Your Brain On Meditation
Science is beginning to prove what Buddhist monks have known all along, that those who engage in daily meditation permanently change the way their brains function. That the simple act of sitting quietly as you shift your attention to your breath, following as it slowing enters and leaves your body, not only allows for the cultivation of regenerative peace, but a myriad of new studies have found that this ancient practice can profoundly change the way different regions of the brain communicate with each other and therefore how we think.
Dr. Judson Brewer, Assistant Professor of Psychiatry at the Yale School of Medicine, published a study that found that meditation appears to change the way the brain works and could give meditators a leg up; not only on handling stress and finding happiness, but also with facing illness and dealing with mental disorders. “Understanding how meditation works will aid investigation into a host of diseases”.
“We know that meditation has been shown to help in variety of health problems, such as helping people quit smoking, cope with cancer, and even prevent psoriasis” says Brewer.
Patients subscribing to a 20-minute daily practice, learn the ability to switch off areas of the brain associated with psychiatric disorders such as autism and schizophrenia. “Conversely, the hallmarks of many forms of mental illness is a preoccupation with one’s own thoughts, a condition meditation seems to affect. This gives us some nice cues as to the neural mechanisms of how it might be working clinically.”
Eileen Luders, an assistant professor at the UCLA Laboratory of Neuro Imaging, has found that meditation physically alters the brain and that long-term meditators have large amounts of gyrification, or a “folding” of the cortex, which allows the brain to process information faster. In a press release she states: “The insula [in the cortex] has been suggested to function as a hub for autonomic, affective and cognitive integration.”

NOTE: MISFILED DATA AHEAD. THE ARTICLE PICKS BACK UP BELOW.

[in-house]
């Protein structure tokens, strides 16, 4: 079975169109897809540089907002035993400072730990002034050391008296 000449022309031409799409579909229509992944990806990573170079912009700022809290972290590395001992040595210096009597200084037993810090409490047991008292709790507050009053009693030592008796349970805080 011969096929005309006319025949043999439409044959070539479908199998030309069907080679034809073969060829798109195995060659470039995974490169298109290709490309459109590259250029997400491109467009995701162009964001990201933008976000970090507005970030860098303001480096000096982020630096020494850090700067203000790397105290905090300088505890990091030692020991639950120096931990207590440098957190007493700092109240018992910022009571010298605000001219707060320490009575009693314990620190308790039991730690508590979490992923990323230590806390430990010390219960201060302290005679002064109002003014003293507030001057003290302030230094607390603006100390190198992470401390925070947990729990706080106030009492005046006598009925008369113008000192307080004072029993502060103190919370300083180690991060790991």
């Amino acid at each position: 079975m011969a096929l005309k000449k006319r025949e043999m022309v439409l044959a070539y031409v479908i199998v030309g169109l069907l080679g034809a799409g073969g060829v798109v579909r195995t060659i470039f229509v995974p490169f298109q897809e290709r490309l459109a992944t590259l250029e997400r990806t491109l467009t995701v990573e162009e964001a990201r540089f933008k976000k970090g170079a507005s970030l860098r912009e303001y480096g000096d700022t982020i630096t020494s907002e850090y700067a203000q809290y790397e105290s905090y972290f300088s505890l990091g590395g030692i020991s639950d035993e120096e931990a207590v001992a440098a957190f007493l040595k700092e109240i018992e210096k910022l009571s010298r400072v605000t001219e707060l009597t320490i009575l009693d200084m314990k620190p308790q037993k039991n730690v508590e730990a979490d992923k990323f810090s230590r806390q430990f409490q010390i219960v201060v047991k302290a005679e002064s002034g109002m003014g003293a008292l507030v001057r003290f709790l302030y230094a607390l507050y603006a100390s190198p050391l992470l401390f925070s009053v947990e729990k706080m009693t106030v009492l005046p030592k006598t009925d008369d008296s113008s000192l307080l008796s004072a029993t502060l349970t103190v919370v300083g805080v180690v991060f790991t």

“Meditators are known to be masters in introspection and awareness as well as emotional control and self-regulation, so the findings make sense that the longer someone has meditated, the higher the degree of folding in the insula.”
Neuroscientist Sara Lazar found, in scan after scan, that meditation also changes the size of key regions of the brain, regions known for improved memory, making one more empathetic, and resilient under stress. Lazar compared the brains of 20 long-term meditators with 15 non-meditators. The meditators had increased thickness in regions of the brain involved with attention and sensory processing. The pre-frontal cortex, a part of the brain that shrinks with age, was also thicker in older meditators, suggesting that it could help delay the aging process. Indeed meditation is much more than just a way to calm thoughts and lower stress levels.
A coalition of researchers at the Norwegian University of Science and Technology, at the University of Oslo and at the University of Sydney has found that during meditation the brain is able to better process feelings and emotions allowing for one to become more compassionate and therefore feel more connected to his community. When one shifts their attention to each breath, slowly and deeply drawn and released, a shift is made into a quiet mode that allows the ego to fall silent and mind clutter to release.
The result of this shift is peace, serenity, calmness and inspiration. And science is now proving that through meditation we are able to gain better health, improve our immune system, and change the way we think. Learning to focus on the present moment grants the ability to suppress self-centered and wandering thoughts, silencing the “monkey mind” that constantly tries to invade our thoughts and emotions. Twenty minutes is all it takes. Twenty minutes a day, every day, spent in mindfulness meditation, will give the power to overcome what troubles you and allow permanent change.
April 23, 2017